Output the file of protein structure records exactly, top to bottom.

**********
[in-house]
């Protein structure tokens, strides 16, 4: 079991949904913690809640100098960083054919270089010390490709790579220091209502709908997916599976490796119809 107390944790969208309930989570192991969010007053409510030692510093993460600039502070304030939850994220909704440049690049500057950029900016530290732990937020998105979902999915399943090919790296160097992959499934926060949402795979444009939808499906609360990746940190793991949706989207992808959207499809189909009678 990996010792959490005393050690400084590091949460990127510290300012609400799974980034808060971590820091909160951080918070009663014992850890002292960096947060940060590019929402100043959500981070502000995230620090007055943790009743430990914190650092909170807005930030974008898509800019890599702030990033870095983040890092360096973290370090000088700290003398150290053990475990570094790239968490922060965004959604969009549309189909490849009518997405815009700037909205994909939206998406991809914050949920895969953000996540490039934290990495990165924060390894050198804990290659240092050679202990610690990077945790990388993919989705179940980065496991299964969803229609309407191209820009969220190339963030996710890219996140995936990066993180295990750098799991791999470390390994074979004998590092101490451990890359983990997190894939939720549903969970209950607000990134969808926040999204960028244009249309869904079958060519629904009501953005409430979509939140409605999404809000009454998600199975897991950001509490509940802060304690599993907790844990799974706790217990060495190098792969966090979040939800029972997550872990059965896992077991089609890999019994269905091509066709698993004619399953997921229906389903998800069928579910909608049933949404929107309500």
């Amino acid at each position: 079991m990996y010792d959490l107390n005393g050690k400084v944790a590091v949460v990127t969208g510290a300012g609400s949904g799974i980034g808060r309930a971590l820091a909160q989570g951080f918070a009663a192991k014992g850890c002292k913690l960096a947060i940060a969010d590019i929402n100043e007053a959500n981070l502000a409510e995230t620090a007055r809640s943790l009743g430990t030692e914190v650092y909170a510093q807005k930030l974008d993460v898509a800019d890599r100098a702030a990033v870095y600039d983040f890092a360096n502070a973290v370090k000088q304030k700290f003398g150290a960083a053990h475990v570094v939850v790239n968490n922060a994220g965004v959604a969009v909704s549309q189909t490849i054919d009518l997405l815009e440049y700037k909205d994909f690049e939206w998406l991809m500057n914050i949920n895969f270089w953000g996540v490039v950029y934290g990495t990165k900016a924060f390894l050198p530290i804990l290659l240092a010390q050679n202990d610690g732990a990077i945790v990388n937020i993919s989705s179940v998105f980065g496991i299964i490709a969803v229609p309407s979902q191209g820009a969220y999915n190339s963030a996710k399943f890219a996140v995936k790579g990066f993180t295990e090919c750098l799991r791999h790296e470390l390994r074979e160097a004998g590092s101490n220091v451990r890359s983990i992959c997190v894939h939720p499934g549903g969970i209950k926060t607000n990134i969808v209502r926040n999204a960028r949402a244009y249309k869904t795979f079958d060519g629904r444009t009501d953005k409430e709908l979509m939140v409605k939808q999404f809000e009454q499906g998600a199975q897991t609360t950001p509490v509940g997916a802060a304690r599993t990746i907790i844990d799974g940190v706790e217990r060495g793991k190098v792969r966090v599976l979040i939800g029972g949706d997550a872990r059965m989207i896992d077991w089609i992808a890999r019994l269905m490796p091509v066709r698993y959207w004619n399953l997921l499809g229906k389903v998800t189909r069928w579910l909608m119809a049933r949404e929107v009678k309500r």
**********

[in-house]
């Protein structure tokens, strides 16, 4: 079991949904913690809640100098960083054919270089010390490709790579220091209502709908997916599976490796119809 107390944790969208309930989570192991969010007053409510030692510093993460600039502070304030939850994220909704440049690049500057950029900016530290732990937020998105979902999915399943090919790296160097992959499934926060949402795979444009939808499906609360990746940190793991949706989207992808959207499809189909009678 990996010792959490005393050690400084590091949460990127510290300012609400799974980034808060971590820091909160951080918070009663014992850890002292960096947060940060590019929402100043959500981070502000995230620090007055943790009743430990914190650092909170807005930030974008898509800019890599702030990033870095983040890092360096973290370090000088700290003398150290053990475990570094790239968490922060965004959604969009549309189909490849009518997405815009700037909205994909939206998406991809914050949920895969953000996540490039934290990495990165924060390894050198804990290659240092050679202990610690990077945790990388993919989705179940980065496991299964969803229609309407191209820009969220190339963030996710890219996140995936990066993180295990750098799991791999470390390994074979004998590092101490451990890359983990997190894939939720549903969970209950607000990134969808926040999204960028244009249309869904079958060519629904009501953005409430979509939140409605999404809000009454998600199975897991950001509490509940802060304690599993907790844990799974706790217990060495190098792969966090979040939800029972997550872990059965896992077991089609890999019994269905091509066709698993004619399953997921229906389903998800069928579910909608049933949404929107309500």
């Amino acid at each position: 079991m990996y010792d959490l107390n005393g050690k400084v944790a590091v949460v990127t969208g510290a300012g609400s949904g799974i980034g808060r309930a971590l820091a909160q989570g951080f918070a009663a192991k014992g850890c002292k913690l960096a947060i940060a969010d590019i929402n100043e007053a959500n981070l502000a409510e995230t620090a007055r809640s943790l009743g430990t030692e914190v650092y909170a510093q807005k930030l974008d993460v898509a800019d890599r100098a702030a990033v870095y600039d983040f890092a360096n502070a973290v370090k000088q304030k700290f003398g150290a960083a053990h475990v570094v939850v790239n968490n922060a994220g965004v959604a969009v909704s549309q189909t490849i054919d009518l997405l815009e440049y700037k909205d994909f690049e939206w998406l991809m500057n914050i949920n895969f270089w953000g996540v490039v950029y934290g990495t990165k900016a924060f390894l050198p530290i804990l290659l240092a010390q050679n202990d610690g732990a990077i945790v990388n937020i993919s989705s179940v998105f980065g496991i299964i490709a969803v229609p309407s979902q191209g820009a969220y999915n190339s963030a996710k399943f890219a996140v995936k790579g990066f993180t295990e090919c750098l799991r791999h790296e470390l390994r074979e160097a004998g590092s101490n220091v451990r890359s983990i992959c997190v894939h939720p499934g549903g969970i209950k926060t607000n990134i969808v209502r926040n999204a960028r949402a244009y249309k869904t795979f079958d060519g629904r444009t009501d953005k409430e709908l979509m939140v409605k939808q999404f809000e009454q499906g998600a199975q897991t609360t950001p509490v509940g997916a802060a304690r599993t990746i907790i844990d799974g940190v706790e217990r060495g793991k190098v792969r966090v599976l979040i939800g029972g949706d997550a872990r059965m989207i896992d077991w089609i992808a890999r019994l269905m490796p091509v066709r698993y959207w004619n399953l997921l499809g229906k389903v998800t189909r069928w579910l909608m119809a049933r949404e929107v009678k309500r």